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Startup To Upstage Xros on All-Optical Switches

Light Reading
News Analysis
Light Reading
3/27/2000

Optical Micro-Machines Inc. (OMM) http://www.omminc.com is planning to launch a monster all-optical switch in the next couple of weeks.

The switch will have "thousands" of ports, according to Conrad Burke, OMM's senior vice president of marketing and sales. It will be based on MEMS (micro-electro-mechanical systems) and will be "significantly larger" than the previous record-breaker - the 1,152 port optical cross connect unveiled by Xros Inc. http://www.xros.com at the Optical Fiber Communications conference a few weeks ago (see Xros Launches First 1000-Port All Optical Cross Connect).

Within a week of Xros's announcement, Nortel Networks had agreed to buy the Californian startup for a staggering $3.25 billion - equivalent to $36 million per member of staff (see Nortel Buys a Monster Crossconnect). And that, of course, begs the question whether OMM could go the same way.

There are some striking similarities between OMM and Xros. Xros started out developing MEMS subsystems, just like OMM. Then Xros decided to develop a complete switch - which turns out to be exactly what OMM's been doing. Burke says OMM has been developing a complete switch "on a parallel track" to its subsystem business. The switch will be offered to "selected strategic customers only" Burke adds.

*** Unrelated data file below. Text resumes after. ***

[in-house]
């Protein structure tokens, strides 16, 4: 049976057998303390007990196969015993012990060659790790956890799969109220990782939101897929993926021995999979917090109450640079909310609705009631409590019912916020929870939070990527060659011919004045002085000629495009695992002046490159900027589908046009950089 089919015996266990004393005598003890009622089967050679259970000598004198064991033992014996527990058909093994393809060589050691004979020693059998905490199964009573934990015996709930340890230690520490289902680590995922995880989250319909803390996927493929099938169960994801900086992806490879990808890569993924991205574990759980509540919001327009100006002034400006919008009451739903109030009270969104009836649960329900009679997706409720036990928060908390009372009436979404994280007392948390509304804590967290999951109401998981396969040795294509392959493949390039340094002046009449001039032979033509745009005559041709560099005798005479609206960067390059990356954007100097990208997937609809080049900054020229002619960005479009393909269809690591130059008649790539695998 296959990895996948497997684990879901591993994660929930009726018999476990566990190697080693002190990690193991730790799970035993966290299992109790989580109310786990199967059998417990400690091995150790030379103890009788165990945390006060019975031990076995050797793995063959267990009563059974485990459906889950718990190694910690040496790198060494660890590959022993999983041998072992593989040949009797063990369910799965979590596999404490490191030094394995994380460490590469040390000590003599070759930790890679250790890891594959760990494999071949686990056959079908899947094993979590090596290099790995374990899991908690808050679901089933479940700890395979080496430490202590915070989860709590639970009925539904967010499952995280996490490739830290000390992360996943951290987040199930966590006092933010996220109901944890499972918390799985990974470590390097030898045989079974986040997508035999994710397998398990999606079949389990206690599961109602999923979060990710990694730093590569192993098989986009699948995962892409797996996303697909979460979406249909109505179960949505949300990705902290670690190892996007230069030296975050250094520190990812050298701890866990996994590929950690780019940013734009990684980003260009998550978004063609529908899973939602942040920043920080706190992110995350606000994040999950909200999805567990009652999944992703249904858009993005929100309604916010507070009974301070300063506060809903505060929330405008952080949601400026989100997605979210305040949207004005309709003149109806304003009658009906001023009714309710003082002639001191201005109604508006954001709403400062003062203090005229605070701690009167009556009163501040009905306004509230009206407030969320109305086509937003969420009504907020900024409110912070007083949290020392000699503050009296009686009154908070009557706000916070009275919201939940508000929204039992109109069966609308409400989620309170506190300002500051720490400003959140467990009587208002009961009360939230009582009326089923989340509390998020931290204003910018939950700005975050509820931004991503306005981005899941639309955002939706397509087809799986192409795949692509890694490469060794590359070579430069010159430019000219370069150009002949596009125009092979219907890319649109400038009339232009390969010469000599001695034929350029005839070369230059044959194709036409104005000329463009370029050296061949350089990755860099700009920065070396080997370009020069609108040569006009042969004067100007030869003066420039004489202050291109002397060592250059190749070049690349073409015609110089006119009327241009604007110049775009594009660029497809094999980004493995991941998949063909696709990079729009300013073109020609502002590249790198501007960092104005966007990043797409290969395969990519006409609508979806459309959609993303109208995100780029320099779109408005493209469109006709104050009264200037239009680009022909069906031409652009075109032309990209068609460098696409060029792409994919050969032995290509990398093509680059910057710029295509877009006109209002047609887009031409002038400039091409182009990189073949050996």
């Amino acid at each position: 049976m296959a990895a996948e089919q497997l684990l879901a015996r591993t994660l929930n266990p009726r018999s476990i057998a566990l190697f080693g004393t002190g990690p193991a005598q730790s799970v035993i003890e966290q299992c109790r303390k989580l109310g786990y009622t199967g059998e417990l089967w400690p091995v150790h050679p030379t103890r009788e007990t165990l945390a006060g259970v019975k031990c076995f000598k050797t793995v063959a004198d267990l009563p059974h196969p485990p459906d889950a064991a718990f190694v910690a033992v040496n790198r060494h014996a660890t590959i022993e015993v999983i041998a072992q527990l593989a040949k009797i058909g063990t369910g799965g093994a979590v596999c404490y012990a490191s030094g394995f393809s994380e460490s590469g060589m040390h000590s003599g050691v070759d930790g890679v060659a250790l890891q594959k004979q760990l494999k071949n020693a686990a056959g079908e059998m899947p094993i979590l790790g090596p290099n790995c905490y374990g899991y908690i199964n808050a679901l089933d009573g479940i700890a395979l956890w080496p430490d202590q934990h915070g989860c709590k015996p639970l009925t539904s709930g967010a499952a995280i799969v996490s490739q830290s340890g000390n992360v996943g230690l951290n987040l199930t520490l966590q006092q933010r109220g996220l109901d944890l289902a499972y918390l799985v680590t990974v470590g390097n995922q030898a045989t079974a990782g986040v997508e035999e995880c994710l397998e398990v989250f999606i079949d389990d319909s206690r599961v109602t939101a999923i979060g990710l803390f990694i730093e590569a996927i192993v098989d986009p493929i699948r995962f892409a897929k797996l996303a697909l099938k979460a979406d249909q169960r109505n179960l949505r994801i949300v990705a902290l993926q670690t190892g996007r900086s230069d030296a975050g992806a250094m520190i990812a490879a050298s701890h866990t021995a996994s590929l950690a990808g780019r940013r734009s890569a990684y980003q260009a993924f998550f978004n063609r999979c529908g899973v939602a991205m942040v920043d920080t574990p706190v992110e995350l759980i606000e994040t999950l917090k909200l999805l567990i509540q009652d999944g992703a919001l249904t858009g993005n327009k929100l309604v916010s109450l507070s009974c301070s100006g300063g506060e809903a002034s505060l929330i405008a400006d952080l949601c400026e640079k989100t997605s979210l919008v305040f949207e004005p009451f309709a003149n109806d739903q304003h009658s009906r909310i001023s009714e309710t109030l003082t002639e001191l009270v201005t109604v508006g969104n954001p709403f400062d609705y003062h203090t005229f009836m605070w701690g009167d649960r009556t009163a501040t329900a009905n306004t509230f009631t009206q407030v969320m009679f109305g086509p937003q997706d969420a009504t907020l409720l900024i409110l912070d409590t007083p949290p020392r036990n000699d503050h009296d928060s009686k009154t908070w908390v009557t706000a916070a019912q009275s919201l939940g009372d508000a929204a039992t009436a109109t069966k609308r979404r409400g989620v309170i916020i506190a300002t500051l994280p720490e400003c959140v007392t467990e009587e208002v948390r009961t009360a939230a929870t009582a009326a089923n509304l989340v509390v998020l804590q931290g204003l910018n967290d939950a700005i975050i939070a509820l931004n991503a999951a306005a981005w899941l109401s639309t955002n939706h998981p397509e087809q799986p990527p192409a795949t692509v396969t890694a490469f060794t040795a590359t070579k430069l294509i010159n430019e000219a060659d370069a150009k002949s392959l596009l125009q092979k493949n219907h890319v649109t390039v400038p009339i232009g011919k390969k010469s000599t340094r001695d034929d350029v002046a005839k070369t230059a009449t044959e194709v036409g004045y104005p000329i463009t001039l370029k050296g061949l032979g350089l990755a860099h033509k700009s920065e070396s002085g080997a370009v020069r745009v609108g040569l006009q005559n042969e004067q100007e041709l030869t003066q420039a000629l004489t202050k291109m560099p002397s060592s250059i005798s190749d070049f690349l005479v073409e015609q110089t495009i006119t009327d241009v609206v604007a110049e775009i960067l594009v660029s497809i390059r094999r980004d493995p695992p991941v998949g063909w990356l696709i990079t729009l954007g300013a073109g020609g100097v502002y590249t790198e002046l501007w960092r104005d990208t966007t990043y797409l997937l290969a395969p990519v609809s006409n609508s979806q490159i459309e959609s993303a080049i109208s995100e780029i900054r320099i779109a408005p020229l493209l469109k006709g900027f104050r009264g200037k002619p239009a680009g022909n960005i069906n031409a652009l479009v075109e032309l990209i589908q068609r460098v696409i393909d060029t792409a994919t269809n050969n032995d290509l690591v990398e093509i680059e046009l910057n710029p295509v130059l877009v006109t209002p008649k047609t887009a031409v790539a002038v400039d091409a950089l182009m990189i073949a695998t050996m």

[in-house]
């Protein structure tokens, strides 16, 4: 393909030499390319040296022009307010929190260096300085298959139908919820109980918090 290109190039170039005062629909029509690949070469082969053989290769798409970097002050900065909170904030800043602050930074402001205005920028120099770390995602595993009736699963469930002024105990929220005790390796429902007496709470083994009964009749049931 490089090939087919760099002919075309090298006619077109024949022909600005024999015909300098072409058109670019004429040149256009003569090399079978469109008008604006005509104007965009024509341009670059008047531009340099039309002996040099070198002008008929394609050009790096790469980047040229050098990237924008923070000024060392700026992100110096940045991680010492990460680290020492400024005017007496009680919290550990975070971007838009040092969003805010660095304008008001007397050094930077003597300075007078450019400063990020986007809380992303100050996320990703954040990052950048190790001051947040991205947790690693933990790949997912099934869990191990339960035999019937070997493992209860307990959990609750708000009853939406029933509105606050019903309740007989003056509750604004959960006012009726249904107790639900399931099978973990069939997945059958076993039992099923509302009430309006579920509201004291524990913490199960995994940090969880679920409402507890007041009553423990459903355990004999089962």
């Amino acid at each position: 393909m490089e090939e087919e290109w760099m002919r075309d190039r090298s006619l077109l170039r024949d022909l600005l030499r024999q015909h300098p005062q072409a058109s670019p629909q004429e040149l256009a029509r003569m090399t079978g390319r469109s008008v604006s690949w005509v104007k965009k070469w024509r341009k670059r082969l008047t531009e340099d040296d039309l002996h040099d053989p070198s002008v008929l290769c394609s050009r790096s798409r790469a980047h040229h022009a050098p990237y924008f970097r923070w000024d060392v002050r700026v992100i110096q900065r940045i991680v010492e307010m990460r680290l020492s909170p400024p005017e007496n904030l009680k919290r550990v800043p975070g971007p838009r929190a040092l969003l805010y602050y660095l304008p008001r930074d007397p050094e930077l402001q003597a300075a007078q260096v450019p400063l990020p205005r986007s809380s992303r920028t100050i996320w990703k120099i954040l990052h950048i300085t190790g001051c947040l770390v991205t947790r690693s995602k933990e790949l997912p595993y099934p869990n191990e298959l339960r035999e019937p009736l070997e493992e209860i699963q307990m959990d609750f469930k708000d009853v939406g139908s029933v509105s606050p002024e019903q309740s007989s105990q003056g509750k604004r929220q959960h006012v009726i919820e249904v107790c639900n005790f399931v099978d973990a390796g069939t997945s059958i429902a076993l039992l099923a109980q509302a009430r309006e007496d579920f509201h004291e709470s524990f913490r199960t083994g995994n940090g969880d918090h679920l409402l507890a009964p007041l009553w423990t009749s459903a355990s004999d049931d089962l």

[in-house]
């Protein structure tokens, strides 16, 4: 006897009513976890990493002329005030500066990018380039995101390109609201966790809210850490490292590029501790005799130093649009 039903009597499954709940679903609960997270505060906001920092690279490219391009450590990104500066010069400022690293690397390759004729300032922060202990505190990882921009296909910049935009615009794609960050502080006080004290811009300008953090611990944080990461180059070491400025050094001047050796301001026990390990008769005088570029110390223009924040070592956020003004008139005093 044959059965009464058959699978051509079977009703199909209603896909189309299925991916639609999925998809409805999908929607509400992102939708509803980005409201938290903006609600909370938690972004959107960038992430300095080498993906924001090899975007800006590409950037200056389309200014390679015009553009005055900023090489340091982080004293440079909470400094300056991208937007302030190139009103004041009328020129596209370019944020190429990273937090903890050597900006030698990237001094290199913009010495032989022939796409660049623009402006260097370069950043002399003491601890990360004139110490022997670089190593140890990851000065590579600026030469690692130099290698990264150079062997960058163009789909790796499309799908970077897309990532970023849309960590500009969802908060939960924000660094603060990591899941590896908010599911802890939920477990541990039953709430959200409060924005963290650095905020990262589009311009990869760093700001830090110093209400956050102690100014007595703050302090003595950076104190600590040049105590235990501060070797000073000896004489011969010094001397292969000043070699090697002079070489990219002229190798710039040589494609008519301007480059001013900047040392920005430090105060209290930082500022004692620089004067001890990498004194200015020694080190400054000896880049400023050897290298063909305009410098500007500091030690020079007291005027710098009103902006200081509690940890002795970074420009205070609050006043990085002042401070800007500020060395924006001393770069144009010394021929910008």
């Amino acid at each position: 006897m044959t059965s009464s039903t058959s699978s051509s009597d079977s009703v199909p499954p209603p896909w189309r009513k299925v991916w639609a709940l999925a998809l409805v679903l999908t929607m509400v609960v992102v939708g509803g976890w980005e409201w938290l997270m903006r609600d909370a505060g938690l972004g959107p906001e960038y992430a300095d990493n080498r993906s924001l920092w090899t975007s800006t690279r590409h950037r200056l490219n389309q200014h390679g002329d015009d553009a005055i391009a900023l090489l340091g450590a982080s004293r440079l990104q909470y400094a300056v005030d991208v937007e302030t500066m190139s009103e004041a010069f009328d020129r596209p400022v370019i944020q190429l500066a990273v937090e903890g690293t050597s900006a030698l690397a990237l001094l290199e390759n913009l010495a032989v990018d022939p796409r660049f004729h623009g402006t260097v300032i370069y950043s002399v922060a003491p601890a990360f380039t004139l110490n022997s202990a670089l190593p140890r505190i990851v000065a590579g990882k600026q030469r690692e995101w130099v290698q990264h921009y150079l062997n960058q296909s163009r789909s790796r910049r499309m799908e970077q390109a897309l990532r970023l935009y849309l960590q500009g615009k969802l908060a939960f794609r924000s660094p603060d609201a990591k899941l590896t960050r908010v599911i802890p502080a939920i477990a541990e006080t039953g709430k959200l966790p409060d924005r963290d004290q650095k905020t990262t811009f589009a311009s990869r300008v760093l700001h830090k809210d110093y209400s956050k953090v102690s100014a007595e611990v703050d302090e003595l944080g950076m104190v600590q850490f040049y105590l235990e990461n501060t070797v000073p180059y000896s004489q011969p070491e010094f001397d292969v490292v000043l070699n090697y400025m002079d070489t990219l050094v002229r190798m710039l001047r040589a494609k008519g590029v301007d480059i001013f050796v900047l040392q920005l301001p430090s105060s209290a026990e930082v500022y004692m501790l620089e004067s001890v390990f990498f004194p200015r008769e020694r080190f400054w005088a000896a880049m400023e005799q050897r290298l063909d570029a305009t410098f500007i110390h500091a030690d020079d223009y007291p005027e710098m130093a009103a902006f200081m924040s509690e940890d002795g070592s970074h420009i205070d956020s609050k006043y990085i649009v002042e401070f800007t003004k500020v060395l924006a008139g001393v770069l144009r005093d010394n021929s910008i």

OMM's new switch is based on two specific developments. First, a new line in MEMS, arrays of tiny tilting mirrors. Its first generation MEMS used mirrors that simply flapped up and down to deflect beams of light. Its next generation will tilt the mirrors in any direction, enabling them to deflect light to a large number of output ports.

Second, OMM has also developed a "unique architecture" for using these second generation MEMS to create a very large scale switch. "It's giving us the capability to go much bigger than Xros," says Burke.

While OMM prepares to launch its new developments, its first generation MEMS are starting to be used in live networks. Their simplicity limited the size of switches that could be built with them, but enabled the company to get to market faster than the competition, according to Burke.

Just yesterday (March 26), OMM announced that GST Telecommunications Inc. http://www.gst.net has been running live traffic over a first generation OMM subsystem for more than a month in an un-manned central office - a world first, according to the company.

The fact that OMM's gear was configured from a remote console also demonstrated "major operational cost saving capabilities," according to GST's Robert Hendrickson, director of the advanced technologies labs.

It's worth noting that two other vendors claim that they have MEMS-based switches in trials with carriers. Lucent Technologies http://www.lucent.com says its LambdaRouter is in use by MCI Worldcom Inc. http://www.wcom.com. The Starswitch from Astarté Fiber Networks, Inc.http://www.starswitch.com, is also said to be in carrier trials.<./p> -- by Peter Heywood, International Editor, Light Reading http://www.lightreading.com

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